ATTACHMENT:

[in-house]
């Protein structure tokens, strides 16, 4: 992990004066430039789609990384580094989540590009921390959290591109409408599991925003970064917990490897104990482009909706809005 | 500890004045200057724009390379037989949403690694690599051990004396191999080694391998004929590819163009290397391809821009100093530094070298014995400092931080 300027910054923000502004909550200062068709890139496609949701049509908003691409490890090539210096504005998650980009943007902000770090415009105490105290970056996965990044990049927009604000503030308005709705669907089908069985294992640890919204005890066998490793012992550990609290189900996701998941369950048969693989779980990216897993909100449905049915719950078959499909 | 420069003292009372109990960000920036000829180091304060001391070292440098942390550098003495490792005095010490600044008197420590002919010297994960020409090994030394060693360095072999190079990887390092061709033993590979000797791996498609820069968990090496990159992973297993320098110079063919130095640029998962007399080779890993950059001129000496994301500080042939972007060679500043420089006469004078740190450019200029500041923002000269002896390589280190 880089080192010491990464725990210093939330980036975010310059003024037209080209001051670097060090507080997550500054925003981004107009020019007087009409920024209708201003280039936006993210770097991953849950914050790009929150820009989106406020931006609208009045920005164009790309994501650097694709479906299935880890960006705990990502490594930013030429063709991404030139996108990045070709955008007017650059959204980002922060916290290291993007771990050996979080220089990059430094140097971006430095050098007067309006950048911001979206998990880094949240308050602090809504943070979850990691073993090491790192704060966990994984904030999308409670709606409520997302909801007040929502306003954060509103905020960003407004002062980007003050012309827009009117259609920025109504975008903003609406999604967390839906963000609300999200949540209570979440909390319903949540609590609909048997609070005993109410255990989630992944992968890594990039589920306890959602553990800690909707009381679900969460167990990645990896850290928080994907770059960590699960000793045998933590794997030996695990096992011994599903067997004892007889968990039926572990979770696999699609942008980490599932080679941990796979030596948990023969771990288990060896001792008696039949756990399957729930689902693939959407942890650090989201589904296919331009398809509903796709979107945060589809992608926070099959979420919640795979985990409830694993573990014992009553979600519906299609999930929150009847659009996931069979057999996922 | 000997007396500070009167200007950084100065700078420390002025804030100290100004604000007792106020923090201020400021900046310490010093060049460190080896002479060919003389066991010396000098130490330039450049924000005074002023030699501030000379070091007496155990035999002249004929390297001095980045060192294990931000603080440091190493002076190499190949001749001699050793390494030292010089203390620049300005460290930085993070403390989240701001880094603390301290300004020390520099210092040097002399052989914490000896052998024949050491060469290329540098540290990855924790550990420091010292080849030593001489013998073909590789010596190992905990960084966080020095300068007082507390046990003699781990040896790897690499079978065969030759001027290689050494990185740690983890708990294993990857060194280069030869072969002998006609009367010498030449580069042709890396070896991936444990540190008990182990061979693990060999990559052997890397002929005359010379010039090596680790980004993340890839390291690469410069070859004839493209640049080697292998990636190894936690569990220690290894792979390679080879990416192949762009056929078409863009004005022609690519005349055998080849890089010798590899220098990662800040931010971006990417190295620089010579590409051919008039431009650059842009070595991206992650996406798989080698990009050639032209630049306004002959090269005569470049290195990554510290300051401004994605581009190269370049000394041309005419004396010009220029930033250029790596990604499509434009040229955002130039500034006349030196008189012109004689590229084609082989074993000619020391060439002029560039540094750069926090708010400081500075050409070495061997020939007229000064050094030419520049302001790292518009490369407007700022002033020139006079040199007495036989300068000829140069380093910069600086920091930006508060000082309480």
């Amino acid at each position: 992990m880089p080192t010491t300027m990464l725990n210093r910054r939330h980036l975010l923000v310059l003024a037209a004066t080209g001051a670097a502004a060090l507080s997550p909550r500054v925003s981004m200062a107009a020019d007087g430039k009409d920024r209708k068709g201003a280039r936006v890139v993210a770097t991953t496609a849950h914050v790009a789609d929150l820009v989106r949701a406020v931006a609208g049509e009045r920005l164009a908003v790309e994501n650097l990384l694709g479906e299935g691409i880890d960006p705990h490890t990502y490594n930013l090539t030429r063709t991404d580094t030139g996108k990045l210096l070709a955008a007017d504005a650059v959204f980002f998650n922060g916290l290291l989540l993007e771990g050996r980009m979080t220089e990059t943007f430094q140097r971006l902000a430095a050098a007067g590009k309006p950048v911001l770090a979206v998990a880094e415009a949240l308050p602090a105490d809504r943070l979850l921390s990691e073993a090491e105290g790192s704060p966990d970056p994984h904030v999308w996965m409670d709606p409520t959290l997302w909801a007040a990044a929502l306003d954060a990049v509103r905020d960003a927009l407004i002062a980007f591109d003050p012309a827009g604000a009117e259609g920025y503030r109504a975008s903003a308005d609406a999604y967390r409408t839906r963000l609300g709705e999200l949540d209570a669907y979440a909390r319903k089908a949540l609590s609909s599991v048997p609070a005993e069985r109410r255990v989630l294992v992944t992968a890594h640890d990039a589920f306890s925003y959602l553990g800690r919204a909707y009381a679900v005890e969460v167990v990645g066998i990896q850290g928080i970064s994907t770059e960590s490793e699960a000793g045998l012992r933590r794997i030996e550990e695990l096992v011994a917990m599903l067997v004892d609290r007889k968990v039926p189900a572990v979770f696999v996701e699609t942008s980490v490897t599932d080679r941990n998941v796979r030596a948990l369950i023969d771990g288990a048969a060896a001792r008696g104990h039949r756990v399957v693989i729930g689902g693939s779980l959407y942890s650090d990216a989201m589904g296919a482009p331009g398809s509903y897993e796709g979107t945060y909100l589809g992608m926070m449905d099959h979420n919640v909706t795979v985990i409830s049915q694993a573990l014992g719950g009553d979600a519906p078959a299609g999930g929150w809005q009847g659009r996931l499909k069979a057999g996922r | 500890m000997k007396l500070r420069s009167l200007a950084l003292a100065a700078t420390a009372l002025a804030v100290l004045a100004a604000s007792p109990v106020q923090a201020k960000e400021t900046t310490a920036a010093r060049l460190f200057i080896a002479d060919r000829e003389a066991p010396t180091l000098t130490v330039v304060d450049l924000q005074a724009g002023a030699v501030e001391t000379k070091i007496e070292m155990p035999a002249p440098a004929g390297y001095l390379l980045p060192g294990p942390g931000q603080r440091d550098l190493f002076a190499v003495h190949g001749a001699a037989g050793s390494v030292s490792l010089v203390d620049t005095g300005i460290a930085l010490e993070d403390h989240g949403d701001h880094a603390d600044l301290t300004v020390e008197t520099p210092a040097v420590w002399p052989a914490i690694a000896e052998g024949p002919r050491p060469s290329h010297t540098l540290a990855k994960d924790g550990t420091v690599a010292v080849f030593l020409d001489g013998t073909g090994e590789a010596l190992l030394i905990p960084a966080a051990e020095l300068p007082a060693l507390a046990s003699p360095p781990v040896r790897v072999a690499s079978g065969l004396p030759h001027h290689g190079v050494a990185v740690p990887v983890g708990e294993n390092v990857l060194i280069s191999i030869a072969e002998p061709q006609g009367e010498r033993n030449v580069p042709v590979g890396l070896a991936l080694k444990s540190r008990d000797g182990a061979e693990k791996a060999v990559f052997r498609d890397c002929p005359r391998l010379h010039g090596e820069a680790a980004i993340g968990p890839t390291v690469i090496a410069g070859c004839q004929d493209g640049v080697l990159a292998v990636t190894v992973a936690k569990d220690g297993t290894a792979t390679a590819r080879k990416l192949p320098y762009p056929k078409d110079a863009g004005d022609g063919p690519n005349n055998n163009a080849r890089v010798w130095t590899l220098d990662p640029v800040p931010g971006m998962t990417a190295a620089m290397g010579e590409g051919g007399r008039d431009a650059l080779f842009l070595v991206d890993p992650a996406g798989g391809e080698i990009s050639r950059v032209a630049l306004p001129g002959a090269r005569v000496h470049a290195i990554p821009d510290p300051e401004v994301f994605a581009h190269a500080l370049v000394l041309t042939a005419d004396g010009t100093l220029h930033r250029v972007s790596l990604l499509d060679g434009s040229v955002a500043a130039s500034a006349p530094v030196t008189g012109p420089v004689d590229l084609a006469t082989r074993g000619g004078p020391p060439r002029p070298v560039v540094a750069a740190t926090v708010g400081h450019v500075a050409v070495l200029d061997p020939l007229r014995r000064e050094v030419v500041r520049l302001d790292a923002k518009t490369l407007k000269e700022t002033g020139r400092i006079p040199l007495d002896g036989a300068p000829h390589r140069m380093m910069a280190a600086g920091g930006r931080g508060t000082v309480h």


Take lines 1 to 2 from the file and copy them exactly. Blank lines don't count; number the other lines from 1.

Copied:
[in-house]
């Protein structure tokens, strides 16, 4: 992990004066430039789609990384580094989540590009921390959290591109409408599991925003970064917990490897104990482009909706809005 | 500890004045200057724009390379037989949403690694690599051990004396191999080694391998004929590819163009290397391809821009100093530094070298014995400092931080 300027910054923000502004909550200062068709890139496609949701049509908003691409490890090539210096504005998650980009943007902000770090415009105490105290970056996965990044990049927009604000503030308005709705669907089908069985294992640890919204005890066998490793012992550990609290189900996701998941369950048969693989779980990216897993909100449905049915719950078959499909 | 420069003292009372109990960000920036000829180091304060001391070292440098942390550098003495490792005095010490600044008197420590002919010297994960020409090994030394060693360095072999190079990887390092061709033993590979000797791996498609820069968990090496990159992973297993320098110079063919130095640029998962007399080779890993950059001129000496994301500080042939972007060679500043420089006469004078740190450019200029500041923002000269002896390589280190 880089080192010491990464725990210093939330980036975010310059003024037209080209001051670097060090507080997550500054925003981004107009020019007087009409920024209708201003280039936006993210770097991953849950914050790009929150820009989106406020931006609208009045920005164009790309994501650097694709479906299935880890960006705990990502490594930013030429063709991404030139996108990045070709955008007017650059959204980002922060916290290291993007771990050996979080220089990059430094140097971006430095050098007067309006950048911001979206998990880094949240308050602090809504943070979850990691073993090491790192704060966990994984904030999308409670709606409520997302909801007040929502306003954060509103905020960003407004002062980007003050012309827009009117259609920025109504975008903003609406999604967390839906963000609300999200949540209570979440909390319903949540609590609909048997609070005993109410255990989630992944992968890594990039589920306890959602553990800690909707009381679900969460167990990645990896850290928080994907770059960590699960000793045998933590794997030996695990096992011994599903067997004892007889968990039926572990979770696999699609942008980490599932080679941990796979030596948990023969771990288990060896001792008696039949756990399957729930689902693939959407942890650090989201589904296919331009398809509903796709979107945060589809992608926070099959979420919640795979985990409830694993573990014992009553979600519906299609999930929150009847659009996931069979057999996922 | 000997007396500070009167200007950084100065700078420390002025804030100290100004604000007792106020923090201020400021900046310490010093060049460190080896002479060919003389066991010396000098130490330039450049924000005074002023030699501030000379070091007496155990035999002249004929390297001095980045060192294990931000603080440091190493002076190499190949001749001699050793390494030292010089203390620049300005460290930085993070403390989240701001880094603390301290300004020390520099210092040097002399052989914490000896052998024949050491060469290329540098540290990855924790550990420091010292080849030593001489013998073909590789010596190992905990960084966080020095300068007082507390046990003699781990040896790897690499079978065969030759001027290689050494990185740690983890708990294993990857060194280069030869072969002998006609009367010498030449580069042709890396070896991936444990540190008990182990061979693990060999990559052997890397002929005359010379010039090596680790980004993340890839390291690469410069070859004839493209640049080697292998990636190894936690569990220690290894792979390679080879990416192949762009056929078409863009004005022609690519005349055998080849890089010798590899220098990662800040931010971006990417190295620089010579590409051919008039431009650059842009070595991206992650996406798989080698990009050639032209630049306004002959090269005569470049290195990554510290300051401004994605581009190269370049000394041309005419004396010009220029930033250029790596990604499509434009040229955002130039500034006349030196008189012109004689590229084609082989074993000619020391060439002029560039540094750069926090708010400081500075050409070495061997020939007229000064050094030419520049302001790292518009490369407007700022002033020139006079040199007495036989300068000829140069380093910069600086920091930006508060000082309480």